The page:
How we plan to create political crowdfunding for revolutionaries.

Well, this is not so much of a plan, really. It’s more an argument for selecting us and not the other ones. Biased much? Yup.

We launched a beta-version with the raw sketch and idea of www.firefund.net. We did this, because of two reasons:

  • The kurdish community in Kobanê needed the exposure and solidarity, and we wouldn’t let them wait for our final product.
  • It was a test of the whole idea of FIREFUND. This test is over, and we spend some time evaluating.

For those of you who don’t know FIREFUND already:

Hi there!
We’re activists, pretending to be start-up’ers, making a crowdfundingplatform for radical social movements. This is about our first (and failed) crowdfunding campaign we did the summer of 2015 with the Kurds. In 30 days they reached $50.000 in pledged donations — but that’s far from the goal of $130.000.

For some people, the general idea of the campaign was, that the failure of reaching the target had something to do with choosing a new crowdfunding platform, with no name for themselves and no track-record to raise trust.

After another project at IndiGoGo successfully crowdfunded generators for another city in Rojava, it has also been pointed out, that maybe IndiGoGo is a better platform to use for future projects.

And yes, in case of the Rojava Electricity Project, then IndiGoGo is a much better choice — and FIREFUND would not even be an option, since the project is initiated by third-party activists from Sweden, instead of constituting a direct relationsship between kurdish activists and other movements from around the world.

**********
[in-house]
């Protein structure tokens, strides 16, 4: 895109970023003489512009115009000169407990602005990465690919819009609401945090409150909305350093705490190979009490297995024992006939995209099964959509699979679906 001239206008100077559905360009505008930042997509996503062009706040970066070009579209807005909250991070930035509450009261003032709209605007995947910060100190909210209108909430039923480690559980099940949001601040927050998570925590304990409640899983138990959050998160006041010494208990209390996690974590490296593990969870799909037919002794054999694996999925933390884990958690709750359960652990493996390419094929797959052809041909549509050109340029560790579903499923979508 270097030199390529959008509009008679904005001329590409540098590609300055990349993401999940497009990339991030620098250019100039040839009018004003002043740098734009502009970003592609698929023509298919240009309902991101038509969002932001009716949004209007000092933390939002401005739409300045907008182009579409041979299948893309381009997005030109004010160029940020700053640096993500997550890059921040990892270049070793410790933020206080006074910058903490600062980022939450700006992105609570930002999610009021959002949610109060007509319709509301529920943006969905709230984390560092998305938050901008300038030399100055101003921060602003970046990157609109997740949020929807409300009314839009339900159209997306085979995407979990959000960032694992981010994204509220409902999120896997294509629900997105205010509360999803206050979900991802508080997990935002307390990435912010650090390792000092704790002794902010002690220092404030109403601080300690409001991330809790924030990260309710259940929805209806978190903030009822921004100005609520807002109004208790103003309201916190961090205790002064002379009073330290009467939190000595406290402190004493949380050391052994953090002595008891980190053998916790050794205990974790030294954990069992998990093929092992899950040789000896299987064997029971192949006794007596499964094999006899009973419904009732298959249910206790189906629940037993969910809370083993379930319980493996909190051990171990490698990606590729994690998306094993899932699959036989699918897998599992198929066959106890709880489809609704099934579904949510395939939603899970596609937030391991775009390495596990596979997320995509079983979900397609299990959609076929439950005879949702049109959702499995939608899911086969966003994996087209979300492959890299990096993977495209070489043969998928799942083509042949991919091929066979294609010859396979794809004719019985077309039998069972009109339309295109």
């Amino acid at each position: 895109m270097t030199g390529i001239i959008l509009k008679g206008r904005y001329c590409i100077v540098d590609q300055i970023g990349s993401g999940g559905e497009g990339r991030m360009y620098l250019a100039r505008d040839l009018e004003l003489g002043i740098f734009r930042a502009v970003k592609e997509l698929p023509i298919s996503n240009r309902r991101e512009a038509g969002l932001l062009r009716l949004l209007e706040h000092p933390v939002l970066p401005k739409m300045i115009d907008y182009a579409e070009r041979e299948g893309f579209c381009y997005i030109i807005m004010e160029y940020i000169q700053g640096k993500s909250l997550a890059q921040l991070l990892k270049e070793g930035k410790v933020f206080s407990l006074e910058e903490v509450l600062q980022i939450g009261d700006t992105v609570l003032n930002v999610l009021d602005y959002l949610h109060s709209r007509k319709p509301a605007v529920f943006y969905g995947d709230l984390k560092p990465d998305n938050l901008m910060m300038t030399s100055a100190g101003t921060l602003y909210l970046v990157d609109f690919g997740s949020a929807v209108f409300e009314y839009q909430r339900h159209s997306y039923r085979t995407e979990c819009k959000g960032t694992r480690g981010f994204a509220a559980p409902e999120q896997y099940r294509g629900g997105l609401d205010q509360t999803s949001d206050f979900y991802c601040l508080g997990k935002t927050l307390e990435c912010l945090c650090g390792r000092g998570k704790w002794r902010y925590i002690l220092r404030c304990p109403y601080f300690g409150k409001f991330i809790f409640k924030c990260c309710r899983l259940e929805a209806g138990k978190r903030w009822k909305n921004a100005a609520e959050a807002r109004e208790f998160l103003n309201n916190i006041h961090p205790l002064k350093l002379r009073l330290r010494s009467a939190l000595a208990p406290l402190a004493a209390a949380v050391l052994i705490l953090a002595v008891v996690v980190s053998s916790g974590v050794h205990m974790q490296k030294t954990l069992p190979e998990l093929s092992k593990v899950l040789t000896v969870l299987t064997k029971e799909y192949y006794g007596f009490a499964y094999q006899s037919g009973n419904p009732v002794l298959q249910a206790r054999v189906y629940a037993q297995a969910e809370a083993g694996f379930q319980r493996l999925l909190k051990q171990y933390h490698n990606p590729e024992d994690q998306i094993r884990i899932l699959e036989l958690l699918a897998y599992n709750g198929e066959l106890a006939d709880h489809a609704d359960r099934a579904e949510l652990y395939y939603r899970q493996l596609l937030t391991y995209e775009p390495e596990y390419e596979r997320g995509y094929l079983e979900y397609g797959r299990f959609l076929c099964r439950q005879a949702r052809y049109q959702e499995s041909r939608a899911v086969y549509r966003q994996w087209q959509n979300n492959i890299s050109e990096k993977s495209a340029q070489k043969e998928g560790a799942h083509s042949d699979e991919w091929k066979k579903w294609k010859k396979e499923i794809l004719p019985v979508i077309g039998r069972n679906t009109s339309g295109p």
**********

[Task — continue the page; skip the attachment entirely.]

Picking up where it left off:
The difference is, that the FIREFUND campaign was organized by the kurds. The model, the goal, the campaign dates, the preparation, the social media strategy, the press-work and the organizing was their own activists working their ass off.

FIREFUND is not a copy of IndiGoGo, Kickstarter, GoFundMe and all the other crowdfundingsites. These sites are highly institutionalized, they have a name people trust with their money and compared to our beta-version, their functionality and information levels are muuuch better.

The difference between FIREFUND and the big crowdfunding-corporations are not a question of how much work we have left to do, to fully launch the platform. It is a question about changing the way we work with international solidarity with these tools. We need to create a tool, that will allow direct solidarity, from peer-to-peer, crowd-to-crowd.

It is about anonymity, political acknowledgement of disobedience, a healthy skepticism towards the alliances between commercial banking and the political elite, and a basic understanding of modern day social movements.

It might be true, that these things are not necessary for rebuilding Kobanê, because this work might be closer to charity, than direct solidarity and direct action. But this is not up to me or you.

It’s up to the Kurds who works with the reconstruction — and their initial decision to work with FIREFUND, was based on not using capitalistic for-profit initiatives, that wouldn’t risk supporting more politicized and radical campaigns in the future.

All this haven’t been explained to the community we engaged with during the FIREFUND KOBANÊ campaign, because we simply do not have the website up yet. Please believe me, when I say that this is not to blame or disrespect the feedback we’ve gotten. I am just trying to start a thread on what FIREFUND actually is and I would like to hear other inputs on the subject.

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